LEC talk Tuesday 27 October: Simon Kirby

By jon | October 23, 2015

Tuesday 27 October, 11:00–12:30
Room 1.17, DSB

Simon Kirby (work with Tessa Verhoef and Carol Padden, UCSD)

Naturalness and Systematicity: Evidence from artificial sign language

Language is shaped by cognitive biases. These biases can influence the emergence of linguistic structure through multiple linking mechanisms: improvisation of novel solutions to communicative tasks; repeated interaction between communicating individuals; and iterated learning of linguistic conventions over multiple generations. The study of language evolution seeks an explanation of the origin of linguistic structure in terms of these processes and their interaction with human cognition.

In this talk I will concentrate on two types of bias that shape the emergence of linguistic structure: naturalness, and systematicity. Both are the result of a domain general preference for simplicity, but differ in how this simplicity is realised. Naturalness is a property of the relationship between linguistic form and something non-linguistic, whereas systematicity is a property of the relationship among linguistic elements. I will argue that the former type of bias is felt most strongly during improvisation, whereas the latter is felt most strongly during learning.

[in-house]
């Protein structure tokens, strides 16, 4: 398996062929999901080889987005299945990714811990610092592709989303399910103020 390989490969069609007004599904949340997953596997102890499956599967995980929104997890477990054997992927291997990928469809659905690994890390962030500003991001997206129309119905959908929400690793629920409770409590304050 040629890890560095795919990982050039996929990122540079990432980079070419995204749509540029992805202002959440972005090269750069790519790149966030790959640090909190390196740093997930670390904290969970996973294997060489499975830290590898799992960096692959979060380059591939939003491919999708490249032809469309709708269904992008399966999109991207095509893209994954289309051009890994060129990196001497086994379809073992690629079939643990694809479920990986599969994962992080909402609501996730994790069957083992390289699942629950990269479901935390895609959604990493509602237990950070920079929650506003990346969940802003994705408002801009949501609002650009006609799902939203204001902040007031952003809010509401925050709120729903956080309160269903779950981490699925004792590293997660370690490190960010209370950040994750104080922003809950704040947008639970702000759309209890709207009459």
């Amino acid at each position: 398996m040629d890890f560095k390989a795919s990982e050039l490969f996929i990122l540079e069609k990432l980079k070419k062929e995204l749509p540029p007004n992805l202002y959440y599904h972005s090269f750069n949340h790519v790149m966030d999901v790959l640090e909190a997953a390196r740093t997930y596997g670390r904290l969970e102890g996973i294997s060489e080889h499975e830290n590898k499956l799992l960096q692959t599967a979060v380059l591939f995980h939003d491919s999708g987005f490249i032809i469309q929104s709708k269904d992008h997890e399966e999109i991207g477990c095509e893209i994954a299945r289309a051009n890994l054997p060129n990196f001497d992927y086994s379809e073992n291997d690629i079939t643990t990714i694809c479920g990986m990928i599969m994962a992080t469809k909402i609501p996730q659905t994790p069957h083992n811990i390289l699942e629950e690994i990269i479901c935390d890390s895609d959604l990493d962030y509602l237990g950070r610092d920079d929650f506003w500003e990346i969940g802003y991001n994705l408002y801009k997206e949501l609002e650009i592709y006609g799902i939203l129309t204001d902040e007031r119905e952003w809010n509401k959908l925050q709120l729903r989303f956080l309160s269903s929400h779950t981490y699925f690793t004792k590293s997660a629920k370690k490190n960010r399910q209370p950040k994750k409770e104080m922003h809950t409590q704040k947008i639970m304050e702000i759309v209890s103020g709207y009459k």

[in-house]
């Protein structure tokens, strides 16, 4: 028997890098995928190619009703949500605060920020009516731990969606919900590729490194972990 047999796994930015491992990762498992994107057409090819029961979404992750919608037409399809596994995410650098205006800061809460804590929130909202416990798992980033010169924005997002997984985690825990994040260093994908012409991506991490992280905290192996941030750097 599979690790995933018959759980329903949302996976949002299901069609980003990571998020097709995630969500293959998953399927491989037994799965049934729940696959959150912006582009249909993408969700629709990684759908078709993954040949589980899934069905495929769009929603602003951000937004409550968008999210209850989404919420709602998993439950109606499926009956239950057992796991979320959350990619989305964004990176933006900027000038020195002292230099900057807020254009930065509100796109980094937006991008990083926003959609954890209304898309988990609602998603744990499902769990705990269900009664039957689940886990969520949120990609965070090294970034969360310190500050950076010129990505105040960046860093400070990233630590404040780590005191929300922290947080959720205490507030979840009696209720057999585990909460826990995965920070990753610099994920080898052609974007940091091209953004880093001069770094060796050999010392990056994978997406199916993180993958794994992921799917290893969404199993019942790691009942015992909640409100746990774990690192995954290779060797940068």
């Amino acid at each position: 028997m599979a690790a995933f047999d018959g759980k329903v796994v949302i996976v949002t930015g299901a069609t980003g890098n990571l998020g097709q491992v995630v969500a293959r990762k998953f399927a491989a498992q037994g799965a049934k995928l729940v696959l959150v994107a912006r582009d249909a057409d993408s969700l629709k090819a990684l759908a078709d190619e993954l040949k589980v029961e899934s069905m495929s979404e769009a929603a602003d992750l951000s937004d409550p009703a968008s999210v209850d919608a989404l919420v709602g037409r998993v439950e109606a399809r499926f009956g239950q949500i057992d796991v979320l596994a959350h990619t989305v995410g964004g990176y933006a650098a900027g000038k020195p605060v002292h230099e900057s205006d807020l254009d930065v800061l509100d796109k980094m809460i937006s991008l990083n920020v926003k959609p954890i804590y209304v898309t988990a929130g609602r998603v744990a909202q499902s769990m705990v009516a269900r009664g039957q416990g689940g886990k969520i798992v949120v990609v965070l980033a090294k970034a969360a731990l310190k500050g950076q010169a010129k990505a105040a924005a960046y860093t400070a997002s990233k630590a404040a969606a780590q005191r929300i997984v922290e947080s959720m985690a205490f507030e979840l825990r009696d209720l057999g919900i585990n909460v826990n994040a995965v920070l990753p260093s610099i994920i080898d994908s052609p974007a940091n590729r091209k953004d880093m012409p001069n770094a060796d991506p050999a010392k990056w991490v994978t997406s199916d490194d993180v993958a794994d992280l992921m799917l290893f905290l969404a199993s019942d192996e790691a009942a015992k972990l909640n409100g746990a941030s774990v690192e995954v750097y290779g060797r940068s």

To test this, we look at a formal feature that governs the lexicon of sign languages: the so-called instrument vs. handling distinction. This has been recently argued to exhibit “patterned iconicity”, a property that combines both naturalness and systematicity. We show in series of artificial sign language experiments online and in the lab that even participants who have never been exposed to sign languages are sensitive to this feature. We show a very strong naturalness bias for instrument forms to be matched with objects and handling forms to be matched with actions. However, the naturalness bias that favours an iconic relationship between form and meaning can be overturned after a small number of exposures to an anti-iconic artificial sign language. This shows that although naturalness may be important in the early stages of language emergence, it is systematicity that is the driving factor where sets items are being learned and transmitted.